LAPD drops program that sought to predict crime amid bias accusations

LOS ANGELES (KABC) -- It was a contentious Los Angeles Police Commission meeting as protesters disrupted a number of speakers.

The issue is a controversial data-driven program that tried to identify persons likely to commit violent crimes. Opponents such as Pete White from the Los Angeles Community Action Network say it targeted minority communities.

"The chief would dare say this was just an experiment, it was just an experiment. The thing that he calls an experiment for us is ways we have to save our lives," says White.

Since 2011 the LAPD has used several data programs like PredPol or predictive policing. Some of these programs would identify crime hot spots and possibly people involved. But the department found inconsistency in how they were being used.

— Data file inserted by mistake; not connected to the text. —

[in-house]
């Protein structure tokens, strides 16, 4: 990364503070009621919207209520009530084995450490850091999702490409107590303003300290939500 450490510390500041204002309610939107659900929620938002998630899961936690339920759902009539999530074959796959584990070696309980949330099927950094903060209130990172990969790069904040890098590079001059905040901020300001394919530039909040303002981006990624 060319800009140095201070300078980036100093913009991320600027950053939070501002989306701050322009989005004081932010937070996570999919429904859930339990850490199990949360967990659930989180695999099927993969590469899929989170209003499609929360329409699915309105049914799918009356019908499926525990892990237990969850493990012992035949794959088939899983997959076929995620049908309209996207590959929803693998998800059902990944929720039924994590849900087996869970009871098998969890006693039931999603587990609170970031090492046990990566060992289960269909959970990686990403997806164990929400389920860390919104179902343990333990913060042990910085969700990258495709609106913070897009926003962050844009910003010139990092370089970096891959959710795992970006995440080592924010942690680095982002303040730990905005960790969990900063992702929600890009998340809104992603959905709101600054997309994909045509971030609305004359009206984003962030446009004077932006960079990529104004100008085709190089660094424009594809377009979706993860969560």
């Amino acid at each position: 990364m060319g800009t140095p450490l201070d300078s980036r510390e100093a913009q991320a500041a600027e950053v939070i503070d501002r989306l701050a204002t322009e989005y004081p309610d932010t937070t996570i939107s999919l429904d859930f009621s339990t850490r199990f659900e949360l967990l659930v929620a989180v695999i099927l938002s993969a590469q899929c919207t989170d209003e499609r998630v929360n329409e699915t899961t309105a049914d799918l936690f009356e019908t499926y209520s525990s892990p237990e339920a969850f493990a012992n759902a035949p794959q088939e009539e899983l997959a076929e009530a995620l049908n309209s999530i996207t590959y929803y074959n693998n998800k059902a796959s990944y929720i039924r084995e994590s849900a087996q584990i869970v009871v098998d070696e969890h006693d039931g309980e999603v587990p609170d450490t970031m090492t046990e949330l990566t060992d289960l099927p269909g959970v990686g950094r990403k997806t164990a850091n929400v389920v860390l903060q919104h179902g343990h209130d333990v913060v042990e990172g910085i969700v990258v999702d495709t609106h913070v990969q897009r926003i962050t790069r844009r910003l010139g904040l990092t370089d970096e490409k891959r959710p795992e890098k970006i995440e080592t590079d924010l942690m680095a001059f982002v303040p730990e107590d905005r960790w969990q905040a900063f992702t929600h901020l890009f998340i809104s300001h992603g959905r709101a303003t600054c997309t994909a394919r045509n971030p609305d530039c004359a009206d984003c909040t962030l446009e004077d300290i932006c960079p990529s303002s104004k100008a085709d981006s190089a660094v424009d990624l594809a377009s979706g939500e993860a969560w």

LAPD Chief Michel Moore says "In the face of its criticism, in the face of concerns relative to whether or not it truly was fair or unbiased for us to continue going forward."

The chief decided to stop one program which used data to identify persons who are most likely to commit violent crimes.

"We are going to stop using, as I initiated last August, we will no longer use chronic offender bulletins," Moore said.

At Wednesday's police commission hearing a number of activist groups objected to the entire program.

Hamid Khan from the Stop LAPD Spying Coalition said "Now they are bringing in this language of precision policing so the idea of how data gets collected, how people get traced and tracked and how people get stalked hasn't stopped."

Moore said it's a work in progress. He says the department is looking at other data-driven programs and studying those to see if they should continue.
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